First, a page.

Here's a useful exercise. Think of an hour in your day where you get to do something discretionary.
Maybe it's watching a great TV show, reading a book, conversing with a loved one, getting ahead on tomorrow's work, or working through your email inbox to get it down to zero.
If you do this thing for an average of one hour per day, then in twenty years you'll have spent 7,300 hours doing that thing.
The hardest word in the preceding paragraphs is the word discretionary. We have such a hard time seeing the discretionary moments in our days, explaining away so many of our hours as things over which we have no control.
- “Well, I've just got to grade these papers.”
- “I've got to handle my kids at night.”
- “I've got to sponsor this club.”
At the root of the word discretionary is the Latin word for discern. It meant “to separate.” By the time it reached Middle English, it had the sense of “judging well.”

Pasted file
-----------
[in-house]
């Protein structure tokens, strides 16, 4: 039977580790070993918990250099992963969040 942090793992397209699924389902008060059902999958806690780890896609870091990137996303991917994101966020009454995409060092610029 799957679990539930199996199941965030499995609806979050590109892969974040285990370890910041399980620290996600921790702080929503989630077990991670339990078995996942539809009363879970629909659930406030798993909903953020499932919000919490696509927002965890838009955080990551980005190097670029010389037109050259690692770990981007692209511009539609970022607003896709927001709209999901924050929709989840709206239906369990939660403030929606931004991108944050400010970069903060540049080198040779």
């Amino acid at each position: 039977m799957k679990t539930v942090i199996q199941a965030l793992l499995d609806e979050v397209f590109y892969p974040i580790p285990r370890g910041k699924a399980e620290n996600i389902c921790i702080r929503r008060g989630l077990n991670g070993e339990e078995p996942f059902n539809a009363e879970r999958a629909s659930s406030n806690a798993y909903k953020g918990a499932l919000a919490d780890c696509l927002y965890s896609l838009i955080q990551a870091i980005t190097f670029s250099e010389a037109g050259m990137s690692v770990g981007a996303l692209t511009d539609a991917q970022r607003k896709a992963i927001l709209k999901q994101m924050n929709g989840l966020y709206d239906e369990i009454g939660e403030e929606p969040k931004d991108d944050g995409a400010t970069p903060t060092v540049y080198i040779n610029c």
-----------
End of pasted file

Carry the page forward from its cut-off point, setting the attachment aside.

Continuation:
It's a telling thing that the use of the word “discernment” has fallen sharply in the past couple hundred years (see figure.) We'd rather have other people do the judging for us — it's much easier, after all, to critique the people who make the decisions than it is to make them for ourselves.
But make no mistake: you and I must decide. The first decision, I think, is to search for all the discretionary moments that fill our days.
So head back to that discretionary hour we started the post with. Twenty years from now, how will you have wanted to spend those 7,300 hours? Watching TV or reading books? Conversing with loved ones or checking email?
Be bold. Thousands of hours of your life are at stake.
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